I’ve kept my 4 and 8-week ladders reinvesting for the near term until the rates plateau; then I plan to convert them to either 52-week bills or longer-term notes depending on how high the rates move. Interest rates reached 16.63% in 1981 and many locked in longer term notes and 30-year bonds at very high rates, in the low to mid-teens!
TREASURY NOTE RATE CHART
As I stated in the past articles on this subject you can purchase Treasuries direct from the government at www.treasurydirect.gov  or thorough your stock broker. Generally, I purchase short term bills direct from the government. Longer term notes, bonds, and TIP are best suited for your brokerage account.
If you are holding long term notes, bonds and TIPs you can only sell them on the secondary market before maturity. Treasury Direct canceled their sell direct program some time ago. Owners must transfer Treasuries they want to sell before maturity to their private brokerage account to sell them on the secondary market; it can take months for the government to complete the transfer.
I elect the new issue auction option when purchasing Treasuries through my brokerage account. If you buy previously issued Treasuries you could end up paying a high premium if the newer issued notes and bonds are paying a higher coupon rate.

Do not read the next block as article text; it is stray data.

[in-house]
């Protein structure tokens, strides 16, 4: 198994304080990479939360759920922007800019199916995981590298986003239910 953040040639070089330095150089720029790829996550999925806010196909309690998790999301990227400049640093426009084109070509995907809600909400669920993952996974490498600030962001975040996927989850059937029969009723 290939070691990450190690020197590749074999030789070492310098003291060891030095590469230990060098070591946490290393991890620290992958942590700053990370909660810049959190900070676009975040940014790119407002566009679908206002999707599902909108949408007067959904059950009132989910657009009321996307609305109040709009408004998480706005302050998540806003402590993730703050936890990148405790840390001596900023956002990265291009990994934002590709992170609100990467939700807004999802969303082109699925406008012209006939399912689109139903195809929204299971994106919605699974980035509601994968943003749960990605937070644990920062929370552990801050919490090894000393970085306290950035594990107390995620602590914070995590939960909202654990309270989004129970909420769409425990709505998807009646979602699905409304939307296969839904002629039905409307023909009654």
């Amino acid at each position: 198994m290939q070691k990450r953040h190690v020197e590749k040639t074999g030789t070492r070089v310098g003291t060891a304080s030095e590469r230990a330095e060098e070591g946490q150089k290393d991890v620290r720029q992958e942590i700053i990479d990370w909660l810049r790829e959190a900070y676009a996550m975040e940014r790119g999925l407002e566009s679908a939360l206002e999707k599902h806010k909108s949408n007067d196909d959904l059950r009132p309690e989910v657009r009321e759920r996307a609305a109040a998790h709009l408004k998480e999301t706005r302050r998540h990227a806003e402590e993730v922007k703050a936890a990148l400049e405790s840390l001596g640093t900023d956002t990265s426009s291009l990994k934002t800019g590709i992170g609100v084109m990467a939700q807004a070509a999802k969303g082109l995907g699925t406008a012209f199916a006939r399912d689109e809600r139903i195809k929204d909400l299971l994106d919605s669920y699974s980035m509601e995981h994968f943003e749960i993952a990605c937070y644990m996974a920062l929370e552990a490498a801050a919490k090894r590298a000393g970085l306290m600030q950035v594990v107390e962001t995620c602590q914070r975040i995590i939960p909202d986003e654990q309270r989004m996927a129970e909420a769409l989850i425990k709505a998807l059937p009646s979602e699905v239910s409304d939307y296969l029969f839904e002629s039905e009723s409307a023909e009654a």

There are several issues that I have with the Treasury Direct program in general, poor customer service for retail investors like us, and they don’t send monthly or annual account statements. They are 100% paperless and online. You have to print screens for each purchase to have a record of the transactions and download your annual 1099 forms.
They are difficult to reach. I sent them an email and they replied they were not accepting new email messages at this time. When I called, I was placed on extended holds and haven’t been able to contact them to date. It’s a minor issue but it needs to be addressed. Brokerage houses purchase millions in bonds each week and have a direct line to the Treasury to service their active accounts. I’ve never had an issue with the Treasuries I purchase through my broker.
Helpful Retirement Planning Tools